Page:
Zika importations, both with and without subsequent detected autochthonous transmission, provide insight into local transmission potential, via a statewide scaling factor, α. This shows the posterior distributions of α, for each day of 2016 that had at least one imported case. Median estimates reach a minimum in early November, just before the detected autochthonous transmission events (upside-down blue triangles). Red shading indicates the average statewide monthly temperature. Note: the scaling factor is never less than zero.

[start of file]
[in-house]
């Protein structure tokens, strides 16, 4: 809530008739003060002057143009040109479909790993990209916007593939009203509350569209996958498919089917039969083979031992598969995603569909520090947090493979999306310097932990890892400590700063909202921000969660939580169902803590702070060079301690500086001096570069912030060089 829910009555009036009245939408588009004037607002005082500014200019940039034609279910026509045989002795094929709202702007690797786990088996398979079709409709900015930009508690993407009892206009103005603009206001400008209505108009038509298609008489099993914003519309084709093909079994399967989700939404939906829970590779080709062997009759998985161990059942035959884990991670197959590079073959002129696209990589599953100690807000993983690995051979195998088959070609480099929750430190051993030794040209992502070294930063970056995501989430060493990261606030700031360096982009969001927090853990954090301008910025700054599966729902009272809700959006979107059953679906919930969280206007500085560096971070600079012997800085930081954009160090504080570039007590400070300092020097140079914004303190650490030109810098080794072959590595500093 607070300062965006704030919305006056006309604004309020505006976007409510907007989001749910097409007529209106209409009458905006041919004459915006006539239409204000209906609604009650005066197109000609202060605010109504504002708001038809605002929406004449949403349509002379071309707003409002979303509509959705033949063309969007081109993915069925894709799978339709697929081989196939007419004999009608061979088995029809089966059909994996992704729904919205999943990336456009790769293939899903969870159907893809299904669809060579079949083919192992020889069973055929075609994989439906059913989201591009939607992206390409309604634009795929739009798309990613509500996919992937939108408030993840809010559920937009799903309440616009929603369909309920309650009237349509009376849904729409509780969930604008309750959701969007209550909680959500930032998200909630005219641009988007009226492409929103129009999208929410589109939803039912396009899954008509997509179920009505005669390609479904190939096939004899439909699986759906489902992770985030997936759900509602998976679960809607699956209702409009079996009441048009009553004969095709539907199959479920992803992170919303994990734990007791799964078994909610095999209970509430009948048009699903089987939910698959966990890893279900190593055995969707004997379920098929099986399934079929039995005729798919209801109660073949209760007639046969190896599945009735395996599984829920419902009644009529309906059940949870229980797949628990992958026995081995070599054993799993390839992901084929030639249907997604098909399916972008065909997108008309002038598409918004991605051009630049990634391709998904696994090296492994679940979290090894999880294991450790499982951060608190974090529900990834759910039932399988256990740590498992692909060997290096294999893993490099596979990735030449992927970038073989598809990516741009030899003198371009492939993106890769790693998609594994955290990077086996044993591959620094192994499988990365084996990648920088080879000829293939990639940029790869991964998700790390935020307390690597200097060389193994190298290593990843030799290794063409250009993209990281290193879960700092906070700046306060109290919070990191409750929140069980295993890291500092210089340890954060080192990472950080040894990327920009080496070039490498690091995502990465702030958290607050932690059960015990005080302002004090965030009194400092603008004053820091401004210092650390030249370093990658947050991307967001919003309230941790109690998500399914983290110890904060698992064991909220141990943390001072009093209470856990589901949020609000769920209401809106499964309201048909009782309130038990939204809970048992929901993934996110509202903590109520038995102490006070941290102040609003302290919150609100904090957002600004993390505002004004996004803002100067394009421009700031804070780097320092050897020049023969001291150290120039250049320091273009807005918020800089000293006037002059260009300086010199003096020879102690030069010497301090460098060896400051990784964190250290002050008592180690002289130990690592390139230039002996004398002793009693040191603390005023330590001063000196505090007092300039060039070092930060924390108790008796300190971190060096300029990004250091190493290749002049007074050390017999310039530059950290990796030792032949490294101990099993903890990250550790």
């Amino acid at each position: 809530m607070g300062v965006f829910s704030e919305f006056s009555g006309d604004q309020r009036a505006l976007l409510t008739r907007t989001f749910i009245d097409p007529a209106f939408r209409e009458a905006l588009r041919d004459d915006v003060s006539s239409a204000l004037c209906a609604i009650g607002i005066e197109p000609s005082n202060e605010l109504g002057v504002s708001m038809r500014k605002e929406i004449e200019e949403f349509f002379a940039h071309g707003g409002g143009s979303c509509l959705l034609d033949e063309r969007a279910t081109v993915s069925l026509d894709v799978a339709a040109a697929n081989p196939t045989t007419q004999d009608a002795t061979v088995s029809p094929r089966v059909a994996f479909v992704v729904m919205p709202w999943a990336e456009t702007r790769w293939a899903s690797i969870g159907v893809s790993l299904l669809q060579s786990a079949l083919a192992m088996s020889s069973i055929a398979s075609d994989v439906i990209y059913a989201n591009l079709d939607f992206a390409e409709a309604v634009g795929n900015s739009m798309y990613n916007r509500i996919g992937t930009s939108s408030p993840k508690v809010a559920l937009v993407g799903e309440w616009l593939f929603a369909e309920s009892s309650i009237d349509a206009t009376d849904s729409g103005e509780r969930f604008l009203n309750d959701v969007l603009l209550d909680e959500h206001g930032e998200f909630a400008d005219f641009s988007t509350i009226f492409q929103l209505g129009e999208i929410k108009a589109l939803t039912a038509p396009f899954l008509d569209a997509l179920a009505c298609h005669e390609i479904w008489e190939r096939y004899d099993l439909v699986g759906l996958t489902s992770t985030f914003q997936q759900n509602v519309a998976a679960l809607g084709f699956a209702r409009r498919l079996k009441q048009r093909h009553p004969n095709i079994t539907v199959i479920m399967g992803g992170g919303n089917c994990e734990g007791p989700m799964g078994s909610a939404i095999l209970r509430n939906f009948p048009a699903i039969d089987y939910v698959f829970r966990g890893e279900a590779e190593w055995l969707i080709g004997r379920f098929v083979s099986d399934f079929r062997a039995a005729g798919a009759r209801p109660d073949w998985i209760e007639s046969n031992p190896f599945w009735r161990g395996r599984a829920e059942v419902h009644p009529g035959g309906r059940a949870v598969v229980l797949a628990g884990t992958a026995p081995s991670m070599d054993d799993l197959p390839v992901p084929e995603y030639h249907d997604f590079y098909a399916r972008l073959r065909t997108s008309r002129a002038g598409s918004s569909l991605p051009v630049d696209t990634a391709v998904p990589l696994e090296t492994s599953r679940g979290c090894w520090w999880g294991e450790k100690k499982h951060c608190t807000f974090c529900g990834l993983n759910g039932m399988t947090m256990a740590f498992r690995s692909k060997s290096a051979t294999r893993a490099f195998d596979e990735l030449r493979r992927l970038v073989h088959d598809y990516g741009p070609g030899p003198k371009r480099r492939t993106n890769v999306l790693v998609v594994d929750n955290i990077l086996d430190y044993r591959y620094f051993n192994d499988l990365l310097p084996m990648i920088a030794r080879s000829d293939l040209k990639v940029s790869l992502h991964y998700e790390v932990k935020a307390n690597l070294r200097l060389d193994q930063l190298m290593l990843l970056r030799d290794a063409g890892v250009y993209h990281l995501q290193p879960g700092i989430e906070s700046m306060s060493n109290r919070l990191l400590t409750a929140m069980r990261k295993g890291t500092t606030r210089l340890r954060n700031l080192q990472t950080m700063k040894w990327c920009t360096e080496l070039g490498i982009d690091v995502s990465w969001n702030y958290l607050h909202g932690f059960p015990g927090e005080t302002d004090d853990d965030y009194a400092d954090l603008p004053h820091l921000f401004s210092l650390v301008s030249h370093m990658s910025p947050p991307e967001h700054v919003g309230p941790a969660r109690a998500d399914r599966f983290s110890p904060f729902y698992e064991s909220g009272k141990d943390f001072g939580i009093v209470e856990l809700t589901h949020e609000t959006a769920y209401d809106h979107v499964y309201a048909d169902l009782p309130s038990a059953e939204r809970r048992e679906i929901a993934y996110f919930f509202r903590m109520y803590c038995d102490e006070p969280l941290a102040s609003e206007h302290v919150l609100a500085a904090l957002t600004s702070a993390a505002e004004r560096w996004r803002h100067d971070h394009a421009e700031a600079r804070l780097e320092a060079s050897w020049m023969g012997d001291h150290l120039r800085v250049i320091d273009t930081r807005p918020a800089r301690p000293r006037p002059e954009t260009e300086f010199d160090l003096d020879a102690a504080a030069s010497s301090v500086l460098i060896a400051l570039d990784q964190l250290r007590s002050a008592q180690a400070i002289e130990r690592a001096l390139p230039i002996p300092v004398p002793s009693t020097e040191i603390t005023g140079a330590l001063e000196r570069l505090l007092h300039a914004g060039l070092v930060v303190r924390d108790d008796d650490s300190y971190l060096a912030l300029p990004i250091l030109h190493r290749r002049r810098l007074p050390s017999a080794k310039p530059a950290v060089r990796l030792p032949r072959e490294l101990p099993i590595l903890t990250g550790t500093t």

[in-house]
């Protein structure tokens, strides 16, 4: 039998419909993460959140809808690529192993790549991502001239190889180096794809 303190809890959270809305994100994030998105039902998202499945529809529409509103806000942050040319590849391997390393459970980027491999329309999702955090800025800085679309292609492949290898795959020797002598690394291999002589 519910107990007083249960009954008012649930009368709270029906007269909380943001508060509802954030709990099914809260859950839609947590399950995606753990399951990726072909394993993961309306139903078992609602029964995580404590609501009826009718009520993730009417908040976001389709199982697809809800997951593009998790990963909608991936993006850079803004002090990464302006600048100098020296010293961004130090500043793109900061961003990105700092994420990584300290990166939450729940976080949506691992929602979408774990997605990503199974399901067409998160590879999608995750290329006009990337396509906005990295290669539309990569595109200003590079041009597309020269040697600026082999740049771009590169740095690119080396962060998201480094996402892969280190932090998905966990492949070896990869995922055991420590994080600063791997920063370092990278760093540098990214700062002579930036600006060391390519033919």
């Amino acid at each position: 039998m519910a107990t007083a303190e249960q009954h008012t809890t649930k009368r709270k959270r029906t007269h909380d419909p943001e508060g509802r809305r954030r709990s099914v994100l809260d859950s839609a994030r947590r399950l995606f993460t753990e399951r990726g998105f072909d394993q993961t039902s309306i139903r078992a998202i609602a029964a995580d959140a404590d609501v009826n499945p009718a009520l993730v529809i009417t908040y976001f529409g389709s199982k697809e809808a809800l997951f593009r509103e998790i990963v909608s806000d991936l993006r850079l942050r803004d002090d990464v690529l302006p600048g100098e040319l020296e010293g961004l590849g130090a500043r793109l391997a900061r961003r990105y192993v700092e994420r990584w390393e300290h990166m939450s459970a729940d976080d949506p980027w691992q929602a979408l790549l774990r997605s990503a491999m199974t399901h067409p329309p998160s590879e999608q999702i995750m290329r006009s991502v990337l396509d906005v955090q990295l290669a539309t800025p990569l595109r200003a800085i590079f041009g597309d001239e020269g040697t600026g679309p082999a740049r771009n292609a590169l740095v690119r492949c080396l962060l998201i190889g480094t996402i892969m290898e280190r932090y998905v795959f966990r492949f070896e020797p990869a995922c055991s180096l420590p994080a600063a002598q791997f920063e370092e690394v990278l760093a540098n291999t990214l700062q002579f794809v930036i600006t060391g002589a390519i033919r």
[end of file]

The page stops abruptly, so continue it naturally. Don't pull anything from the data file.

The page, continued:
Interestingly, based on the a priori R0 estimates, we would have predicted local transmission to occur during the summer when importations and transmission risk were high. In fact, these initial expectations for transmission were lowered even further prior to the detected locally acquired case in November. Since we estimated the posterior distributions for transmission risk and the statewide scaling factor jointly, we were able to compare the prior and posterior estimates to understand if specific counties were downgraded more or less than expected by the statewide average. We find that the ratio between prior and posterior estimates tends to average near the statewide scaling factor of 0.19, except for counties that experienced many reported importations during the year (S12 Fig). These counties tended to have lower than average ratios like Harris, Dallas, Tarrant, Bexar, and Cameron counties (S12 Fig). While the timing of the autochthonous transmission may not have been predicted using our initial risk estimates, the transmission events both occurred in the southern tip of Texas (Cameron county), which was predicted to be the highest risk county during those months.